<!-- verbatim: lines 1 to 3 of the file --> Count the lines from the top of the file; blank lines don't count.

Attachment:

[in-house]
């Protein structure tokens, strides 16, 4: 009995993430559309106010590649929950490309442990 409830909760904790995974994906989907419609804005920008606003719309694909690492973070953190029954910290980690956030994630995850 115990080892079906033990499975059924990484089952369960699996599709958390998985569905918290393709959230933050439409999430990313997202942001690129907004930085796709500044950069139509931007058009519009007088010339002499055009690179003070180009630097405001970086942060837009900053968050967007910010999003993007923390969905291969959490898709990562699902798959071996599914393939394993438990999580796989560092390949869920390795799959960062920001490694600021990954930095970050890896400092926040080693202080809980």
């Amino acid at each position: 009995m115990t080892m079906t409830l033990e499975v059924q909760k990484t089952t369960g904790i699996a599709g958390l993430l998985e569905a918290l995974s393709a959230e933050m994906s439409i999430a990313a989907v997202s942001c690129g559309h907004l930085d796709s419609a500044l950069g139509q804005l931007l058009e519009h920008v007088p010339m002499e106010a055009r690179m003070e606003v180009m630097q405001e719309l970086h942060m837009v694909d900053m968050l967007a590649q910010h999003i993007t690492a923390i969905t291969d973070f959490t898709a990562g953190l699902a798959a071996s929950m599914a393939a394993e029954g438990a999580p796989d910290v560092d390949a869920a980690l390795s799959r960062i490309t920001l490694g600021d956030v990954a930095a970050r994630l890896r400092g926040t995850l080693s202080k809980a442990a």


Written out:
[in-house]
């Protein structure tokens, strides 16, 4: 009995993430559309106010590649929950490309442990 409830909760904790995974994906989907419609804005920008606003719309694909690492973070953190029954910290980690956030994630995850 115990080892079906033990499975059924990484089952369960699996599709958390998985569905918290393709959230933050439409999430990313997202942001690129907004930085796709500044950069139509931007058009519009007088010339002499055009690179003070180009630097405001970086942060837009900053968050967007910010999003993007923390969905291969959490898709990562699902798959071996599914393939394993438990999580796989560092390949869920390795799959960062920001490694600021990954930095970050890896400092926040080693202080809980």
């Amino acid at each position: 009995m115990t080892m079906t409830l033990e499975v059924q909760k990484t089952t369960g904790i699996a599709g958390l993430l998985e569905a918290l995974s393709a959230e933050m994906s439409i999430a990313a989907v997202s942001c690129g559309h907004l930085d796709s419609a500044l950069g139509q804005l931007l058009e519009h920008v007088p010339m002499e106010a055009r690179m003070e606003v180009m630097q405001e719309l970086h942060m837009v694909d900053m968050l967007a590649q910010h999003i993007t690492a923390i969905t291969d973070f959490t898709a990562g953190l699902a798959a071996s929950m599914a393939a394993e029954g438990a999580p796989d910290v560092d390949a869920a980690l390795s799959r960062i490309t920001l490694g600021d956030v990954a930095a970050r994630l890896r400092g926040t995850l080693s202080k809980a442990a």